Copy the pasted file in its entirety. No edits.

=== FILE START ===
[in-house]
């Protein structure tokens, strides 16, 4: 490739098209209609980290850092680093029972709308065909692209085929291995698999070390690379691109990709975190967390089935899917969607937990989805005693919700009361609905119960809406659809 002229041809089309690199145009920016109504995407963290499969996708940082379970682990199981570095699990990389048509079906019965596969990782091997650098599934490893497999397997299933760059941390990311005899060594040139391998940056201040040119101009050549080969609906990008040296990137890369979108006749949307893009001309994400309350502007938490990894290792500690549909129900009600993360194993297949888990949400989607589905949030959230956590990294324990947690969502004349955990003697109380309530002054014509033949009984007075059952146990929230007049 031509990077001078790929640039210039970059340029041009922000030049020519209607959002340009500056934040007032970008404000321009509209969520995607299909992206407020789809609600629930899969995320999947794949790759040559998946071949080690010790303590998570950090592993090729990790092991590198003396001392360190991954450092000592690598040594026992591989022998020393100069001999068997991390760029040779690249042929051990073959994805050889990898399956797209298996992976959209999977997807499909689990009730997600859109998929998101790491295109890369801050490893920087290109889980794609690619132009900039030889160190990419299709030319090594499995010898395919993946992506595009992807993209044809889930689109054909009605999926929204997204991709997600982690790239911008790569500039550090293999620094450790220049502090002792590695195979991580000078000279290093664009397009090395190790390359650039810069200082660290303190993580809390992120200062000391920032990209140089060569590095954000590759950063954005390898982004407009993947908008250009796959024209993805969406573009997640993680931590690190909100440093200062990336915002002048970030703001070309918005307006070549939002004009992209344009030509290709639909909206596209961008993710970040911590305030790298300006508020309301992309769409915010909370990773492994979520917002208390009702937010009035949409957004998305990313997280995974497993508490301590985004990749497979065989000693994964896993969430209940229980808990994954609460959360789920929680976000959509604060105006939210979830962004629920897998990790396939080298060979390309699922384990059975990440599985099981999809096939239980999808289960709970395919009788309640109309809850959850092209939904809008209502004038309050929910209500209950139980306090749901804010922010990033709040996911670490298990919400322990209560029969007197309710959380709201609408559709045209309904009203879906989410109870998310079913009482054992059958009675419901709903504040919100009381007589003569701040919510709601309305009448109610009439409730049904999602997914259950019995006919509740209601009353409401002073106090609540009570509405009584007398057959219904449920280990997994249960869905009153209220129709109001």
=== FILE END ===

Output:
[in-house]
């Protein structure tokens, strides 16, 4: 490739098209209609980290850092680093029972709308065909692209085929291995698999070390690379691109990709975190967390089935899917969607937990989805005693919700009361609905119960809406659809 002229041809089309690199145009920016109504995407963290499969996708940082379970682990199981570095699990990389048509079906019965596969990782091997650098599934490893497999397997299933760059941390990311005899060594040139391998940056201040040119101009050549080969609906990008040296990137890369979108006749949307893009001309994400309350502007938490990894290792500690549909129900009600993360194993297949888990949400989607589905949030959230956590990294324990947690969502004349955990003697109380309530002054014509033949009984007075059952146990929230007049 031509990077001078790929640039210039970059340029041009922000030049020519209607959002340009500056934040007032970008404000321009509209969520995607299909992206407020789809609600629930899969995320999947794949790759040559998946071949080690010790303590998570950090592993090729990790092991590198003396001392360190991954450092000592690598040594026992591989022998020393100069001999068997991390760029040779690249042929051990073959994805050889990898399956797209298996992976959209999977997807499909689990009730997600859109998929998101790491295109890369801050490893920087290109889980794609690619132009900039030889160190990419299709030319090594499995010898395919993946992506595009992807993209044809889930689109054909009605999926929204997204991709997600982690790239911008790569500039550090293999620094450790220049502090002792590695195979991580000078000279290093664009397009090395190790390359650039810069200082660290303190993580809390992120200062000391920032990209140089060569590095954000590759950063954005390898982004407009993947908008250009796959024209993805969406573009997640993680931590690190909100440093200062990336915002002048970030703001070309918005307006070549939002004009992209344009030509290709639909909206596209961008993710970040911590305030790298300006508020309301992309769409915010909370990773492994979520917002208390009702937010009035949409957004998305990313997280995974497993508490301590985004990749497979065989000693994964896993969430209940229980808990994954609460959360789920929680976000959509604060105006939210979830962004629920897998990790396939080298060979390309699922384990059975990440599985099981999809096939239980999808289960709970395919009788309640109309809850959850092209939904809008209502004038309050929910209500209950139980306090749901804010922010990033709040996911670490298990919400322990209560029969007197309710959380709201609408559709045209309904009203879906989410109870998310079913009482054992059958009675419901709903504040919100009381007589003569701040919510709601309305009448109610009439409730049904999602997914259950019995006919509740209601009353409401002073106090609540009570509405009584007398057959219904449920280990997994249960869905009153209220129709109001």